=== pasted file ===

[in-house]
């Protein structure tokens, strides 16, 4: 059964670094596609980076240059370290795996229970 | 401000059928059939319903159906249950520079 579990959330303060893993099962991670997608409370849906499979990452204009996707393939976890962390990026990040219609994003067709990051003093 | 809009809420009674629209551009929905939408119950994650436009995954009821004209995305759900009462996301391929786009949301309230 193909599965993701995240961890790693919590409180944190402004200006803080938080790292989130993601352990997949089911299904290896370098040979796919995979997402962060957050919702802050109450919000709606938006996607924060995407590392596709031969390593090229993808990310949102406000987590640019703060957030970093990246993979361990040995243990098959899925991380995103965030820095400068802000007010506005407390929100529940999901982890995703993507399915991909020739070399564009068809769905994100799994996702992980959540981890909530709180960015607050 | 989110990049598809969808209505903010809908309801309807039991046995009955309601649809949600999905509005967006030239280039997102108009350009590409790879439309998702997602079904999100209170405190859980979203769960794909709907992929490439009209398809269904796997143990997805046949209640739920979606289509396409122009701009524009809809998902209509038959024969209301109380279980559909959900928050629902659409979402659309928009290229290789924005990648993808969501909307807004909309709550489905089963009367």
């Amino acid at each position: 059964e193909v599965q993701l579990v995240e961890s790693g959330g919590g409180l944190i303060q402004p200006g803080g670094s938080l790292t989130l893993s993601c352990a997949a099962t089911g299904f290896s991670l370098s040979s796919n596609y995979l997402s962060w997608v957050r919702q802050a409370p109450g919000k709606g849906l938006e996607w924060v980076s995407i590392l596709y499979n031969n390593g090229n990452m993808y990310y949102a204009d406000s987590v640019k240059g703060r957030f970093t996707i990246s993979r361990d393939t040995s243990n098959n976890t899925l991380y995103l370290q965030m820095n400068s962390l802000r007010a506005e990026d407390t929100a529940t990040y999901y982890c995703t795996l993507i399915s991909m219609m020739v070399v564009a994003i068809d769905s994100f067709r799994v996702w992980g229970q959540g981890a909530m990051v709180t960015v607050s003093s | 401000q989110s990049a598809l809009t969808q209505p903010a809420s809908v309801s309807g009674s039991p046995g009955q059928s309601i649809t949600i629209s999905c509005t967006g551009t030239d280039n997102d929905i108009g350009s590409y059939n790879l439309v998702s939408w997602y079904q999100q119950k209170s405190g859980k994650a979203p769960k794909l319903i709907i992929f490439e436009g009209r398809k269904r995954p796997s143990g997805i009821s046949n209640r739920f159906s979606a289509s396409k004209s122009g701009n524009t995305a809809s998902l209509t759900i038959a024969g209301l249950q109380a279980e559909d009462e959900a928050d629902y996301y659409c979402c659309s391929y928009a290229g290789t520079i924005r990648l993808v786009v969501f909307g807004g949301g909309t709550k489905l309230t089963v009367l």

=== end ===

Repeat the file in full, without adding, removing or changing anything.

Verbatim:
[in-house]
């Protein structure tokens, strides 16, 4: 059964670094596609980076240059370290795996229970 | 401000059928059939319903159906249950520079 579990959330303060893993099962991670997608409370849906499979990452204009996707393939976890962390990026990040219609994003067709990051003093 | 809009809420009674629209551009929905939408119950994650436009995954009821004209995305759900009462996301391929786009949301309230 193909599965993701995240961890790693919590409180944190402004200006803080938080790292989130993601352990997949089911299904290896370098040979796919995979997402962060957050919702802050109450919000709606938006996607924060995407590392596709031969390593090229993808990310949102406000987590640019703060957030970093990246993979361990040995243990098959899925991380995103965030820095400068802000007010506005407390929100529940999901982890995703993507399915991909020739070399564009068809769905994100799994996702992980959540981890909530709180960015607050 | 989110990049598809969808209505903010809908309801309807039991046995009955309601649809949600999905509005967006030239280039997102108009350009590409790879439309998702997602079904999100209170405190859980979203769960794909709907992929490439009209398809269904796997143990997805046949209640739920979606289509396409122009701009524009809809998902209509038959024969209301109380279980559909959900928050629902659409979402659309928009290229290789924005990648993808969501909307807004909309709550489905089963009367």
């Amino acid at each position: 059964e193909v599965q993701l579990v995240e961890s790693g959330g919590g409180l944190i303060q402004p200006g803080g670094s938080l790292t989130l893993s993601c352990a997949a099962t089911g299904f290896s991670l370098s040979s796919n596609y995979l997402s962060w997608v957050r919702q802050a409370p109450g919000k709606g849906l938006e996607w924060v980076s995407i590392l596709y499979n031969n390593g090229n990452m993808y990310y949102a204009d406000s987590v640019k240059g703060r957030f970093t996707i990246s993979r361990d393939t040995s243990n098959n976890t899925l991380y995103l370290q965030m820095n400068s962390l802000r007010a506005e990026d407390t929100a529940t990040y999901y982890c995703t795996l993507i399915s991909m219609m020739v070399v564009a994003i068809d769905s994100f067709r799994v996702w992980g229970q959540g981890a909530m990051v709180t960015v607050s003093s | 401000q989110s990049a598809l809009t969808q209505p903010a809420s809908v309801s309807g009674s039991p046995g009955q059928s309601i649809t949600i629209s999905c509005t967006g551009t030239d280039n997102d929905i108009g350009s590409y059939n790879l439309v998702s939408w997602y079904q999100q119950k209170s405190g859980k994650a979203p769960k794909l319903i709907i992929f490439e436009g009209r398809k269904r995954p796997s143990g997805i009821s046949n209640r739920f159906s979606a289509s396409k004209s122009g701009n524009t995305a809809s998902l209509t759900i038959a024969g209301l249950q109380a279980e559909d009462e959900a928050d629902y996301y659409c979402c659309s391929y928009a290229g290789t520079i924005r990648l993808v786009v969501f909307g807004g949301g909309t709550k489905l309230t089963v009367l």